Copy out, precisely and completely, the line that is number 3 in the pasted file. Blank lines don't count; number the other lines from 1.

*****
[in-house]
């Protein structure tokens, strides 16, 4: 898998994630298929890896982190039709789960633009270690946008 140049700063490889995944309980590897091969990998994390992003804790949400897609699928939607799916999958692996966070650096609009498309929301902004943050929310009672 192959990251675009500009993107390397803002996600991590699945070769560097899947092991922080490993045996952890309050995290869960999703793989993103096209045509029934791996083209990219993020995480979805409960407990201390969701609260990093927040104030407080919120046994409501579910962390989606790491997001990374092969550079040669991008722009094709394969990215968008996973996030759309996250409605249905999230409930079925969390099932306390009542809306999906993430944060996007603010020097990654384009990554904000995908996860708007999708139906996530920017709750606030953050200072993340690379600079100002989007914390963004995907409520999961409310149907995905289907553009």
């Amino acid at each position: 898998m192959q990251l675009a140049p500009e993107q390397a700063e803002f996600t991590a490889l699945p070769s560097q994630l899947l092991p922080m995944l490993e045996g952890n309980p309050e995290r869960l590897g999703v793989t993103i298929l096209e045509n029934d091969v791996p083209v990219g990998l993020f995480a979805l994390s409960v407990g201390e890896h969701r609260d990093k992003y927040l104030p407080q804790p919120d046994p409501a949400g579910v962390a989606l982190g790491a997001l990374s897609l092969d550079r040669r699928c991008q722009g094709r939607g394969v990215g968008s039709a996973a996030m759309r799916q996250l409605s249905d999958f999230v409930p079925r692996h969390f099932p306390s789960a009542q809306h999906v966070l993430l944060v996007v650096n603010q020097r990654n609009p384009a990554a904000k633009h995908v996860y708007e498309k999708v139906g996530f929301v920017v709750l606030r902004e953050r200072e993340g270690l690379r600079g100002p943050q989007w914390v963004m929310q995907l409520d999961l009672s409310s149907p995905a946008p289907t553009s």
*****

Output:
């Amino acid at each position: 898998m192959q990251l675009a140049p500009e993107q390397a700063e803002f996600t991590a490889l699945p070769s560097q994630l899947l092991p922080m995944l490993e045996g952890n309980p309050e995290r869960l590897g999703v793989t993103i298929l096209e045509n029934d091969v791996p083209v990219g990998l993020f995480a979805l994390s409960v407990g201390e890896h969701r609260d990093k992003y927040l104030p407080q804790p919120d046994p409501a949400g579910v962390a989606l982190g790491a997001l990374s897609l092969d550079r040669r699928c991008q722009g094709r939607g394969v990215g968008s039709a996973a996030m759309r799916q996250l409605s249905d999958f999230v409930p079925r692996h969390f099932p306390s789960a009542q809306h999906v966070l993430l944060v996007v650096n603010q020097r990654n609009p384009a990554a904000k633009h995908v996860y708007e498309k999708v139906g996530f929301v920017v709750l606030r902004e953050r200072e993340g270690l690379r600079g100002p943050q989007w914390v963004m929310q995907l409520d999961l009672s409310s149907p995905a946008p289907t553009s």